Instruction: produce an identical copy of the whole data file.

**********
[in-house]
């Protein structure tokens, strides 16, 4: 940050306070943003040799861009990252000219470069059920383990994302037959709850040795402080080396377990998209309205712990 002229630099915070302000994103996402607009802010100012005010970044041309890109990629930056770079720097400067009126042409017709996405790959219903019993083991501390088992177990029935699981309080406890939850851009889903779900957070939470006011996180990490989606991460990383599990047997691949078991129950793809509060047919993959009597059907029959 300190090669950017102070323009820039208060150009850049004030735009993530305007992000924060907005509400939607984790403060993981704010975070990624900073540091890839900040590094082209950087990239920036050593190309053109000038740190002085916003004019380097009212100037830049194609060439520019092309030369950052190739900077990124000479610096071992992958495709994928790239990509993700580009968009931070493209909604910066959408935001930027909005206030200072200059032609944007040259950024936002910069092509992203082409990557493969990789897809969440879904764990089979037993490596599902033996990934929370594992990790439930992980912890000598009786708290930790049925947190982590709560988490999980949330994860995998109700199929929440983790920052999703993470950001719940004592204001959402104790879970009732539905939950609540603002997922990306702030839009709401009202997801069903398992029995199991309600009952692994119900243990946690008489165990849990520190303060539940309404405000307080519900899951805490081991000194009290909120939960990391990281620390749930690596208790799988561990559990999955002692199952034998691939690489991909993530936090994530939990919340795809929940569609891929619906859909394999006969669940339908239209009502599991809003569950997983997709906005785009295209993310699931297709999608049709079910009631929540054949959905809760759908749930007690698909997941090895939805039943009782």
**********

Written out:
[in-house]
């Protein structure tokens, strides 16, 4: 940050306070943003040799861009990252000219470069059920383990994302037959709850040795402080080396377990998209309205712990 002229630099915070302000994103996402607009802010100012005010970044041309890109990629930056770079720097400067009126042409017709996405790959219903019993083991501390088992177990029935699981309080406890939850851009889903779900957070939470006011996180990490989606991460990383599990047997691949078991129950793809509060047919993959009597059907029959 300190090669950017102070323009820039208060150009850049004030735009993530305007992000924060907005509400939607984790403060993981704010975070990624900073540091890839900040590094082209950087990239920036050593190309053109000038740190002085916003004019380097009212100037830049194609060439520019092309030369950052190739900077990124000479610096071992992958495709994928790239990509993700580009968009931070493209909604910066959408935001930027909005206030200072200059032609944007040259950024936002910069092509992203082409990557493969990789897809969440879904764990089979037993490596599902033996990934929370594992990790439930992980912890000598009786708290930790049925947190982590709560988490999980949330994860995998109700199929929440983790920052999703993470950001719940004592204001959402104790879970009732539905939950609540603002997922990306702030839009709401009202997801069903398992029995199991309600009952692994119900243990946690008489165990849990520190303060539940309404405000307080519900899951805490081991000194009290909120939960990391990281620390749930690596208790799988561990559990999955002692199952034998691939690489991909993530936090994530939990919340795809929940569609891929619906859909394999006969669940339908239209009502599991809003569950997983997709906005785009295209993310699931297709999608049709079910009631929540054949959905809760759908749930007690698909997941090895939805039943009782």